In this podcast, Strata Lawyer David Sachs discusses all you need to know about a Notice to Comply in the context of strata matters.
When disputes arise in a strata scheme, namely a breach of a bylaw by a resident. How can owners corporations enforce the bylaw? Well, to find out, I’m with David Sachs of Sachs Gerace Lawyers. David, where do owner’s corporations start in this respect?
Look, the one of the things that came in with the new strata legislation was a very streamlined process for an owner’one-pages corporation to issue what’s called a notice to comply, which is a one-page form that identifies where a bylaw has been breached and how it’s been breached and what needs to be done to remedy it. And then that document gets sent to the offending owner or occupant, including a tenant, and then they’re required to do something about their breach within the time specified in the notice to comply.
So how can one of these be issued?
Dan, there’s a particular form that needs to be used so it can’t be viewed as just a letter and you can’t create your own form. You have to use the specific form. All of the details that are in it need to be completed and they need to be completed accurately. Of course, like any legal document, there needs to be a resolution to issue the notice to comply, and that resolution needs to be made either by the corporation in a general meeting.
It can be also made by the strata committee at a properly convened strata committee meeting. And if the power to issue a notice has been delegated to the strata managing agent, it can be issued by the strata managing agent. All that is required as a precursor to making one of those resolutions is that the decision-making body, whether it’s the owner’s corp or the strata committee or the strata managing agent, is that they’re satisfied that there’s been a breach of the bylaw.
And one of the things that have been introduced in the new legislation is that an owner’s corporation or a committee or a strata manager can resolve to issue notices to comply for types of breaches, not only for specific breaches. So, for example, if there is a prevalent problem within an owner’s corp of people parking on common property, then they can resolve to issue notices to comply to any person who parks on the common property. And then from there on, notices can be issued without having to have a meeting to consider whether, you know, John Smith parked on the common property on this particular day.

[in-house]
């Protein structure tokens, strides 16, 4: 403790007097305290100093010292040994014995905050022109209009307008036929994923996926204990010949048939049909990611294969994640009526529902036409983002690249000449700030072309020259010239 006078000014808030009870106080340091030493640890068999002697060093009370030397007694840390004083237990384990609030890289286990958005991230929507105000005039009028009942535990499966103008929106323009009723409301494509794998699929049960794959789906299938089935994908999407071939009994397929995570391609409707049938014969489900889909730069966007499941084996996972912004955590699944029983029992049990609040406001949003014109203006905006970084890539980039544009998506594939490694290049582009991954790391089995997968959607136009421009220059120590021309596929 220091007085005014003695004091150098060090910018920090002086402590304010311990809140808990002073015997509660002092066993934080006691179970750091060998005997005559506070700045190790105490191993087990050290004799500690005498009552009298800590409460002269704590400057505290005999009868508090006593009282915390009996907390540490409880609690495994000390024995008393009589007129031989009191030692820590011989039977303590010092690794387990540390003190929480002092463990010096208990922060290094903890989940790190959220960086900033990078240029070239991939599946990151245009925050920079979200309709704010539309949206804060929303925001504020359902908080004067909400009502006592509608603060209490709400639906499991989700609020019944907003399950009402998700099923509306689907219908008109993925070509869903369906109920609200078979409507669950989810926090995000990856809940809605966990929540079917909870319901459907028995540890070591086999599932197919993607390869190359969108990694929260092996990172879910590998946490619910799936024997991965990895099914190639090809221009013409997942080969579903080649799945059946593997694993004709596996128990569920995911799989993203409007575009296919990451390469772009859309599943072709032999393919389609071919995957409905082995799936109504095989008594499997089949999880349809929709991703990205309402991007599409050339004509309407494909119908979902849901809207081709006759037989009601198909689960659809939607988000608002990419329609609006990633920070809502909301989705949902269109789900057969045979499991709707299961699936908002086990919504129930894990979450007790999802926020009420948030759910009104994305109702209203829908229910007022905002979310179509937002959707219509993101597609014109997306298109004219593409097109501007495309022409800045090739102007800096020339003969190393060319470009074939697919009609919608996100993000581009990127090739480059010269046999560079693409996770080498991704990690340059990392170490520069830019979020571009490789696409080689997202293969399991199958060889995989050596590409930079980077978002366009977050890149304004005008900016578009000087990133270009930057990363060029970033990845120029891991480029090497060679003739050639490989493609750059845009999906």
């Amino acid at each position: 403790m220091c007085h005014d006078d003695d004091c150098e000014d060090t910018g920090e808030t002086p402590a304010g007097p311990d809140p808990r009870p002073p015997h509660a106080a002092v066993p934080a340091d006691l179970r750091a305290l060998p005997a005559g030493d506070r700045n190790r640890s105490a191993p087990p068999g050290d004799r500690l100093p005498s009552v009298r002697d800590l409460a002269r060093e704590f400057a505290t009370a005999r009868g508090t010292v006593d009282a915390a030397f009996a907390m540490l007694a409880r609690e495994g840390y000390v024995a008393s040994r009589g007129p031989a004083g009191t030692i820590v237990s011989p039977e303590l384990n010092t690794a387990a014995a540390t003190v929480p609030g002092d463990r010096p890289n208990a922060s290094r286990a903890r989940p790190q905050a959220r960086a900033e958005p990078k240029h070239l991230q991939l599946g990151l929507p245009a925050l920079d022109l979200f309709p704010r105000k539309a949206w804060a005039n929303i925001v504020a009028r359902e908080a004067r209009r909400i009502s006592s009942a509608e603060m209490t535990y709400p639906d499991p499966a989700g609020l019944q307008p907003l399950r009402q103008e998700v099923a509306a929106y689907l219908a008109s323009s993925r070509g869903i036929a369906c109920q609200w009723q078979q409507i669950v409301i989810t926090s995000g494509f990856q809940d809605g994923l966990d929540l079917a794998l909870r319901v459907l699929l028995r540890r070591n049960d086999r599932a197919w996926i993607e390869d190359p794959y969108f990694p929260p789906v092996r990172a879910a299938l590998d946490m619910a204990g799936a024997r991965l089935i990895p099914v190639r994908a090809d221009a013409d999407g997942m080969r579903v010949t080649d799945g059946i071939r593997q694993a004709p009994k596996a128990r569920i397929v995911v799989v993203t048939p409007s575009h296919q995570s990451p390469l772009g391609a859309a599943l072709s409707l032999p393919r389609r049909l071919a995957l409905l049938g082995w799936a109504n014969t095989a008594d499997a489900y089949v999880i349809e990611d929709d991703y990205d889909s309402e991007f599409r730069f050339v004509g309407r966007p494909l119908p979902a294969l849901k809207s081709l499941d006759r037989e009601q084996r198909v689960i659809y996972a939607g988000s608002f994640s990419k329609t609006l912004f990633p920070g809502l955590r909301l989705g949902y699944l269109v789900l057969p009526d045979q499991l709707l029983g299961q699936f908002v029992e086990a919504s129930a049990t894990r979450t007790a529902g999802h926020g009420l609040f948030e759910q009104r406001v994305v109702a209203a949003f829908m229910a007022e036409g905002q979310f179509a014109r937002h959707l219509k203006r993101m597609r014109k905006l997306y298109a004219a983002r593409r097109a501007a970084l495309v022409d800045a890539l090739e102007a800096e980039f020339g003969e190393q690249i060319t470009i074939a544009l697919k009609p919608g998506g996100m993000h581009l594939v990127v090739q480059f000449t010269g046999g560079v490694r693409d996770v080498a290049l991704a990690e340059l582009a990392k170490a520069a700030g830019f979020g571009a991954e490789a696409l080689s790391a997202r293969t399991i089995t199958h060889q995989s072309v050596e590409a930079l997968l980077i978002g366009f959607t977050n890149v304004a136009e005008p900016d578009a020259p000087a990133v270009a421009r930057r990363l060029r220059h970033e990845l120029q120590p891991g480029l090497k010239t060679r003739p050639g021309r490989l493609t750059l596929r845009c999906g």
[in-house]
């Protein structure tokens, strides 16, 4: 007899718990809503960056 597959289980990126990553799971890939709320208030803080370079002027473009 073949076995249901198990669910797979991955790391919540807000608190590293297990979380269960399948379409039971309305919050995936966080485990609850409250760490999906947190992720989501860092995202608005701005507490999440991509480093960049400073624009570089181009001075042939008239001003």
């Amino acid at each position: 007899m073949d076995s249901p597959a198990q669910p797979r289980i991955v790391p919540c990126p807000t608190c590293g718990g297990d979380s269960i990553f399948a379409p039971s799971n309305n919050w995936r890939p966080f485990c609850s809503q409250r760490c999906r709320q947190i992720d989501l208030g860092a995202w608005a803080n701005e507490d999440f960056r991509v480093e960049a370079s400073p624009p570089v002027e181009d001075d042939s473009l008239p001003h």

So long as someone is satisfied that occurred, then a notice to comply can be issued.
So conversely, David, what happens if somebody receives one of these notices to comply? What they are? What should their actions be?
Well, this is something I’m frequently being asked to advise people who have received notices to comply. When you’re looking at it from the owner’s point of view, you need to understand that what’s being done is a precursor to, if you like, a criminal type of prosecution. Because one thing that I haven’t mentioned is that if somebody does not comply with a notice to comply, then the owner’s corporation can commence proceedings in the Civil and Administrative Tribunal and the tribunal can impose a fine.
So that means that it is a punitive process, there’s a need to look very carefully at the way the form has been prepared and the manner in which it has been issued. And can I say in probably the 10 or so notices to comply that I’ve looked at over the last few months, there would only be one or two of them that actually hold water, that all of the others have had deficiencies of one type or another?
And that’s usually because the owner’s corporation has not adopted enough care in the way in which they’ve prepared it. The owner’s failure to comply with some of the formal requirements, like attaching necessary documents that need to be attached, or more particularly, they often engage in argument or overreach in the way in which they describe how the breach was perpetrated and what needs to be done to rectify it. There is a considerable body of law in the criminal law jurisdiction that deals with the way in which charges are to be prepared and they’re issued.